The left and the right agree the twin issues of war and intelligence surveillance forming the basis for a new political movement. Their mutual distain and disgust for Wall Street speculators enriched through currency manipulation, crony capitalism and Fed policy makes it a trifecta.
The most important thing both the left and the right have in common is that they are outsiders. If the Syria resolution comes to a vote in the House -- one doubts that President Obama is nutty enough to demand it in the face of Vladimir Putin's proposed settlement -- it will feature a sight not usually seen in Washington. On the one hand, the speaker of the house and the majority leader will be united in voting for a major piece of legislation, which the overwhelming majority of their party caucus opposes. On the other hand, the president and the floor leader of his own party in the House will be supporting the same measure against at least a third or even more of their party's representatives in the chamber.
Obama, Boehner, Cantor, McCain, Graham, Corker and Pelosi may appear to have nothing in common. But they do. They are the insiders who represent the military industrial complex on Capitol Hill. Their support of war and crony capitalist economic policy is anchored by the dependence on the goodwill and generosity of the K street lobbyists who feed the complex with daily massive helpings of public funding.
If Obama pushes the war resolution to a vote and loses, he will be cast into the most dangerous place for a second term president to be: irrelevance. Diplomacy takes place without him, led by Vladimir Putin. He can't pass legislation and faces a growing revolt in his own party against the expanding IRS/CIA/NSA intelligence scandals. And his party's members in Congress know they can vote against him with impunity.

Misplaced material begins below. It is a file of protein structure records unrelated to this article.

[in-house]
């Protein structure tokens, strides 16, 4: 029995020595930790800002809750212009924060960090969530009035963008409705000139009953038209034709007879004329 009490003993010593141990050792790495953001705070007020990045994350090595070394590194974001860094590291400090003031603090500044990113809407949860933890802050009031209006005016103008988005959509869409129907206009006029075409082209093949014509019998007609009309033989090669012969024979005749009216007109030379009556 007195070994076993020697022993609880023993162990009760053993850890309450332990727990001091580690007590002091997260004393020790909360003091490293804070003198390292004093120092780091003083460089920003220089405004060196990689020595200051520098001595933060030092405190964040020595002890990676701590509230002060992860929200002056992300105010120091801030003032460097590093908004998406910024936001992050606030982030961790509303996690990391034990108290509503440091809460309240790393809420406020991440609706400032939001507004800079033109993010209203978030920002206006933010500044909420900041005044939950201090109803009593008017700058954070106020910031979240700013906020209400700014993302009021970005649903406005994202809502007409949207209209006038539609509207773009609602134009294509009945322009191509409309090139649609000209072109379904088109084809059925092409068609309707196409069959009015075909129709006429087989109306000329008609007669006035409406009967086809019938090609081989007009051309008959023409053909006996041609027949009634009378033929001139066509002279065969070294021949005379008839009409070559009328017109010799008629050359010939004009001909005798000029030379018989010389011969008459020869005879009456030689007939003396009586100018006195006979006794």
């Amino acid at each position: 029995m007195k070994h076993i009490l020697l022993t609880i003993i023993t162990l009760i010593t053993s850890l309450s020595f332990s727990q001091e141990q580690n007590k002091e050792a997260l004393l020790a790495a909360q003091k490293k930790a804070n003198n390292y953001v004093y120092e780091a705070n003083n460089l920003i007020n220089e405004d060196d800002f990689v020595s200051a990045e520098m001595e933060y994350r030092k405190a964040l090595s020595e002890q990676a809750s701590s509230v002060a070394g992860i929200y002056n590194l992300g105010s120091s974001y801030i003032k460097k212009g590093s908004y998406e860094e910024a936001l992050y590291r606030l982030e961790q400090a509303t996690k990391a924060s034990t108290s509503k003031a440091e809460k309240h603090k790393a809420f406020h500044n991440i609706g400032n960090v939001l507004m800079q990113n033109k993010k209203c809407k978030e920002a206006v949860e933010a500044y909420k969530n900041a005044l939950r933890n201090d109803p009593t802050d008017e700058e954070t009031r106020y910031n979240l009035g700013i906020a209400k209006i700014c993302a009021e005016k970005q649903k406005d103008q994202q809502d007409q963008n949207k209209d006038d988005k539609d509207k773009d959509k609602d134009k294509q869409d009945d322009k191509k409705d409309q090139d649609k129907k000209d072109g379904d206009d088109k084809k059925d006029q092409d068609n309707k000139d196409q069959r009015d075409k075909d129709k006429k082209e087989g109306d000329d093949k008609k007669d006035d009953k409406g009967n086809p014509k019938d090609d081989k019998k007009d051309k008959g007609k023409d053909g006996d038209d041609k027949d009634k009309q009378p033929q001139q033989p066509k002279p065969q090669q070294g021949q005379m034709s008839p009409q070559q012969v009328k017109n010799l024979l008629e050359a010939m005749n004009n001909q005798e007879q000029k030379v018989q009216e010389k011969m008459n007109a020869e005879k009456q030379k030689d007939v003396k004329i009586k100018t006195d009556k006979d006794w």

But it may not come to a vote. Vladimir Putin has pulled Obama's chestnuts out of the fire.
Putin's proposal to place Bashar al-Assad's gas weapons under U.N. supervision must have been vetted by Damascus. Assad wins anyway. He gets a pass on his past use of gas. He just has to not use it again. But he knows full well that he can't anymore anyway. The world will go nuts and topple him from power if he attacked with gas after all this. So he is not really relinquishing anything. He doesn't get bombed. He can play games with the U.N. inspectors for months. He acquires an international legitimacy through his acceptance of peace terms -- proving he is no Saddam Hussein. And his Syrian opposition looks so bad, and so riddled with al-Qaida, that the American people probably won't allow even their covert arming to proceed.
Putin gets to be at the epicenter of diplomacy after Obama is consigned to the sidelines. Already he has gained the upper hand over us in Egypt and Saudi Arabia -- formerly our two strongest Middle Eastern Arab allies -- by supporting the military in Cairo while Obama bet on the Muslim Brotherhood. Syria makes it a trifecta.
Obama has to say yes. He can't bomb a country that is in the process of suing for peace. He has to know he would have lost the war resolution and be grateful that he can save face and not be put to the test. But everyone will know that he would have lost and that will change things mightily.
(Daily Corinthian columnist Dick Morris, former advisor to the Clinton administration, is a commentator and writer. He is also a columnist for the New York Post and The Hill. His wife, Eileen McGann is an attorney and consultant.)